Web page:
A groundbreaking study of HRT in 10 million women, all over age 65, was recently published in the journal ‘Menopause‘. This study has broken new ground by analyzing the effects of HRT on women aged 65 and older, highlighting not only the potential benefits but also the minimal risks associated with continued HRT use.

Key Findings from the Study

The study’s findings are quite revealing:

    • Women taking estradiol alone (mostly women who have had a complete hysterectomy – removal of uterus and ovaries) experienced a 21% decrease in “all-cause mortality” (death for ANY reason) compared to those not on HRT. That means women on estradiol died at a rate 21% less than women not taking hormones – an absolutely huge finding.

    • Comparing 31 different types of HRT showed that 29 out of 31 types were associated with either neutral risk (neither increased or decreased) or significantly reduced risk for all-cause mortality.

    • The 2 types of HRT (out of 31) which showed increased risk for all-cause mortality were women taking only progestins and women taking a vaginal combination of estrogen+progestin. These groups represent women with major health conditions that fall outside the norm that can be set aside.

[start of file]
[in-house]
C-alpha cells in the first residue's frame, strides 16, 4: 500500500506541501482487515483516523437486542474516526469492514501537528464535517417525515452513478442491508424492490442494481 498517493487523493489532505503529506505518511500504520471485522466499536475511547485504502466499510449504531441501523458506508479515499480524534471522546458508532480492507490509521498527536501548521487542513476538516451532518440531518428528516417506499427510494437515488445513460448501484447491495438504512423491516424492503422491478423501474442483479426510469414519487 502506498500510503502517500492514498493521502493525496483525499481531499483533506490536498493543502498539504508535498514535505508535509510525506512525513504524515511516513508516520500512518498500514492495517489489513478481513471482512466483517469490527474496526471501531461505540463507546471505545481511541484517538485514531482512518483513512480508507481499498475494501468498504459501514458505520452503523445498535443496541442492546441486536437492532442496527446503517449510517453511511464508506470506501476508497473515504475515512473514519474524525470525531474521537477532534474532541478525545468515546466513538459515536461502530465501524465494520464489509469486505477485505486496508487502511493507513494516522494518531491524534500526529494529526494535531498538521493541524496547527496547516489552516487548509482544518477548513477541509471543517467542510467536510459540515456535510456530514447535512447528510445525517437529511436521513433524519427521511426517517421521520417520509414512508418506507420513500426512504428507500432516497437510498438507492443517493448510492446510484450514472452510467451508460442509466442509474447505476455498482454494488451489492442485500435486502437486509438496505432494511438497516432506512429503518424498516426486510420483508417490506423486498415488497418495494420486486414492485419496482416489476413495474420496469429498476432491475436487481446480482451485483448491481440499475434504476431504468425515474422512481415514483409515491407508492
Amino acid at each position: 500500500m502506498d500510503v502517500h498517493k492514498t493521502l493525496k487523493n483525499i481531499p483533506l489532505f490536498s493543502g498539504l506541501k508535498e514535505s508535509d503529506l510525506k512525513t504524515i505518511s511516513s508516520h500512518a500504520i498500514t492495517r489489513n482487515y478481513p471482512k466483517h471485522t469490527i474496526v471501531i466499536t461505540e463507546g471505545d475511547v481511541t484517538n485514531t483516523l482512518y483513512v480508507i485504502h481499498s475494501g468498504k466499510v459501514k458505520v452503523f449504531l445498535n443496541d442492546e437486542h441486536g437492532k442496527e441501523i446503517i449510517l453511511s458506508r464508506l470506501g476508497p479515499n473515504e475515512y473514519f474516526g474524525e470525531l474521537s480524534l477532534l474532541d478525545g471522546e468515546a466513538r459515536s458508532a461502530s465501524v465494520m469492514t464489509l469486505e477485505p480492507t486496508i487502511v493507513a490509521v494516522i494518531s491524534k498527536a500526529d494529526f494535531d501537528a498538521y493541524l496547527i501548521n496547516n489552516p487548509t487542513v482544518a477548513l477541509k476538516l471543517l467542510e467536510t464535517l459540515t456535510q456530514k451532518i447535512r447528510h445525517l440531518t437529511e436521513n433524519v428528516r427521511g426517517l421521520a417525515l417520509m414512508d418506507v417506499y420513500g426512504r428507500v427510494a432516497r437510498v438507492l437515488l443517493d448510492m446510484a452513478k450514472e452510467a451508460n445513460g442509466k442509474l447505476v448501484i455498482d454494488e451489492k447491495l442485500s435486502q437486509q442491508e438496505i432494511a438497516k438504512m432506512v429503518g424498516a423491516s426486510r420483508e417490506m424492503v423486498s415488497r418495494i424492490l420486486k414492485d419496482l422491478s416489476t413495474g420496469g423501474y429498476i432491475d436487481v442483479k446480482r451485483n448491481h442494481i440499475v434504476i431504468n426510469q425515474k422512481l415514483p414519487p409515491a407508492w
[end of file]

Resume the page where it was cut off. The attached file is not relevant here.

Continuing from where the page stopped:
Study Limitations

It’s important to keep in mind several limitations of this study, including:

    • This was an “observational study” which looked at health records and prescriptions of women over a long period of time. That’s different than an “interventional study” where patients are divided into a group that receives treatment and a group that receives a placebo and the two groups are compared.

    • Observational studies are less helpful in terms of determining whether HRT “causes” diseases or death. Rather, it shows “associations” between HRT and disease or death, either negatively or positively.

    • There’s no information about how long women took HRT in this study. In fact, it appears that a single prescription (whether a woman actually took it or not) would qualify a woman to be in the “HRT” group. Here’s a direct quote: “We considered women to be exposed to [hormones] if they ever had a prescription for that drug . . .

Puzzling Breast Cancer Risks

One of the most sensitive aspects of HRT is its association with breast cancer risk. The study, surprisingly, showed that some types of HRT were associated with small increased risks for breast cancer. This segment of the research calls for a nuanced understanding of hormone therapy, encouraging personalized medical approaches.

Navigating HRT After 65: Real Women, Real Stories